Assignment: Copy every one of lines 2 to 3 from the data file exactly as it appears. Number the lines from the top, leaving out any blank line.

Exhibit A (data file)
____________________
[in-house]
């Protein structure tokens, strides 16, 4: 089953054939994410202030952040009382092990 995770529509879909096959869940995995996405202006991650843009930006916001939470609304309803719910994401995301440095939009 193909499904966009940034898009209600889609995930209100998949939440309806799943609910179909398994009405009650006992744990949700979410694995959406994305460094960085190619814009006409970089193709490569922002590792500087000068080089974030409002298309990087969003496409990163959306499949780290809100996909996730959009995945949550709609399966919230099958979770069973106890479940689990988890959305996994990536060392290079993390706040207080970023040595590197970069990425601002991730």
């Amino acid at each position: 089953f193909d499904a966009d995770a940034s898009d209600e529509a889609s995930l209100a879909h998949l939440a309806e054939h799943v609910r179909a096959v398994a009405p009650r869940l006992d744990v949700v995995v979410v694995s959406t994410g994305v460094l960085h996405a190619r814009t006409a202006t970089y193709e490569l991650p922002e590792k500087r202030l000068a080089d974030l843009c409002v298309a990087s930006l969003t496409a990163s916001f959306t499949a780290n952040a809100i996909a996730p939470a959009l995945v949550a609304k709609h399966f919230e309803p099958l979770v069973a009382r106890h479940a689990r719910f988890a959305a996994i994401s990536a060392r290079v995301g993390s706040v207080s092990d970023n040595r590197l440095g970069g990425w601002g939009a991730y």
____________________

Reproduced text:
């Protein structure tokens, strides 16, 4: 089953054939994410202030952040009382092990 995770529509879909096959869940995995996405202006991650843009930006916001939470609304309803719910994401995301440095939009 193909499904966009940034898009209600889609995930209100998949939440309806799943609910179909398994009405009650006992744990949700979410694995959406994305460094960085190619814009006409970089193709490569922002590792500087000068080089974030409002298309990087969003496409990163959306499949780290809100996909996730959009995945949550709609399966919230099958979770069973106890479940689990988890959305996994990536060392290079993390706040207080970023040595590197970069990425601002991730």
């Amino acid at each position: 089953f193909d499904a966009d995770a940034s898009d209600e529509a889609s995930l209100a879909h998949l939440a309806e054939h799943v609910r179909a096959v398994a009405p009650r869940l006992d744990v949700v995995v979410v694995s959406t994410g994305v460094l960085h996405a190619r814009t006409a202006t970089y193709e490569l991650p922002e590792k500087r202030l000068a080089d974030l843009c409002v298309a990087s930006l969003t496409a990163s916001f959306t499949a780290n952040a809100i996909a996730p939470a959009l995945v949550a609304k709609h399966f919230e309803p099958l979770v069973a009382r106890h479940a689990r719910f988890a959305a996994i994401s990536a060392r290079v995301g993390s706040v207080s092990d970023n040595r590197l440095g970069g990425w601002g939009a991730y």